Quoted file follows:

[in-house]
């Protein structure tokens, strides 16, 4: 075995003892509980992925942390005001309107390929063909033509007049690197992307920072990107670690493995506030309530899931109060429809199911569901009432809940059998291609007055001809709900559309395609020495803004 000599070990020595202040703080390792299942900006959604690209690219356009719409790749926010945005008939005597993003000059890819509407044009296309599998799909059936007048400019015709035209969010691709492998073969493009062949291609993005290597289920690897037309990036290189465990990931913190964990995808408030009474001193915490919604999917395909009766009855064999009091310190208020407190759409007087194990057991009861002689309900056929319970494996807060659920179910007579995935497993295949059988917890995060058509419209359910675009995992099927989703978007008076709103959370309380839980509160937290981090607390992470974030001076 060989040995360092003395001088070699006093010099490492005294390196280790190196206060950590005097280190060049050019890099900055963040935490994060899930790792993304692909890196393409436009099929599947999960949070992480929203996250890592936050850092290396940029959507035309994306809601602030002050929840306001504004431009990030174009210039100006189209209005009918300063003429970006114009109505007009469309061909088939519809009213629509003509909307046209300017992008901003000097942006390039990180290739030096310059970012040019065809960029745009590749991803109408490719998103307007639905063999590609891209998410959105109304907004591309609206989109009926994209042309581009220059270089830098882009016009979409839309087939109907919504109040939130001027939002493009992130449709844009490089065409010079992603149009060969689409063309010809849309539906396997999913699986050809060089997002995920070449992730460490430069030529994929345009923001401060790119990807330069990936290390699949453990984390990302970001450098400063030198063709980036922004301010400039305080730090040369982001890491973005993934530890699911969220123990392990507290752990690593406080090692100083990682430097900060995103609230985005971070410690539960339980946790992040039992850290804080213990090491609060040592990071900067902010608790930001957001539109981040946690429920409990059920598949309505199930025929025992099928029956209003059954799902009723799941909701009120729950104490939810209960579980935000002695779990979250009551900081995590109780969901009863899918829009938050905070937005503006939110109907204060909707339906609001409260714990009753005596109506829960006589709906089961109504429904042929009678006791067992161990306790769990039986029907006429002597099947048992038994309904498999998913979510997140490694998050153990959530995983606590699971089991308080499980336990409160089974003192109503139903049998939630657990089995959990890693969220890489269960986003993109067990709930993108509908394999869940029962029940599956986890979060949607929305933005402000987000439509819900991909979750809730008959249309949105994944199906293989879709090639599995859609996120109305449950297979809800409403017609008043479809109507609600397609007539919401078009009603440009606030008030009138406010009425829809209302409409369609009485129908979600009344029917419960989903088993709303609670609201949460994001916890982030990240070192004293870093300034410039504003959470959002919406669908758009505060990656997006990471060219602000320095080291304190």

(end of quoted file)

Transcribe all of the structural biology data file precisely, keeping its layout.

[in-house]
């Protein structure tokens, strides 16, 4: 075995003892509980992925942390005001309107390929063909033509007049690197992307920072990107670690493995506030309530899931109060429809199911569901009432809940059998291609007055001809709900559309395609020495803004 000599070990020595202040703080390792299942900006959604690209690219356009719409790749926010945005008939005597993003000059890819509407044009296309599998799909059936007048400019015709035209969010691709492998073969493009062949291609993005290597289920690897037309990036290189465990990931913190964990995808408030009474001193915490919604999917395909009766009855064999009091310190208020407190759409007087194990057991009861002689309900056929319970494996807060659920179910007579995935497993295949059988917890995060058509419209359910675009995992099927989703978007008076709103959370309380839980509160937290981090607390992470974030001076 060989040995360092003395001088070699006093010099490492005294390196280790190196206060950590005097280190060049050019890099900055963040935490994060899930790792993304692909890196393409436009099929599947999960949070992480929203996250890592936050850092290396940029959507035309994306809601602030002050929840306001504004431009990030174009210039100006189209209005009918300063003429970006114009109505007009469309061909088939519809009213629509003509909307046209300017992008901003000097942006390039990180290739030096310059970012040019065809960029745009590749991803109408490719998103307007639905063999590609891209998410959105109304907004591309609206989109009926994209042309581009220059270089830098882009016009979409839309087939109907919504109040939130001027939002493009992130449709844009490089065409010079992603149009060969689409063309010809849309539906396997999913699986050809060089997002995920070449992730460490430069030529994929345009923001401060790119990807330069990936290390699949453990984390990302970001450098400063030198063709980036922004301010400039305080730090040369982001890491973005993934530890699911969220123990392990507290752990690593406080090692100083990682430097900060995103609230985005971070410690539960339980946790992040039992850290804080213990090491609060040592990071900067902010608790930001957001539109981040946690429920409990059920598949309505199930025929025992099928029956209003059954799902009723799941909701009120729950104490939810209960579980935000002695779990979250009551900081995590109780969901009863899918829009938050905070937005503006939110109907204060909707339906609001409260714990009753005596109506829960006589709906089961109504429904042929009678006791067992161990306790769990039986029907006429002597099947048992038994309904498999998913979510997140490694998050153990959530995983606590699971089991308080499980336990409160089974003192109503139903049998939630657990089995959990890693969220890489269960986003993109067990709930993108509908394999869940029962029940599956986890979060949607929305933005402000987000439509819900991909979750809730008959249309949105994944199906293989879709090639599995859609996120109305449950297979809800409403017609008043479809109507609600397609007539919401078009009603440009606030008030009138406010009425829809209302409409369609009485129908979600009344029917419960989903088993709303609670609201949460994001916890982030990240070192004293870093300034410039504003959470959002919406669908758009505060990656997006990471060219602000320095080291304190």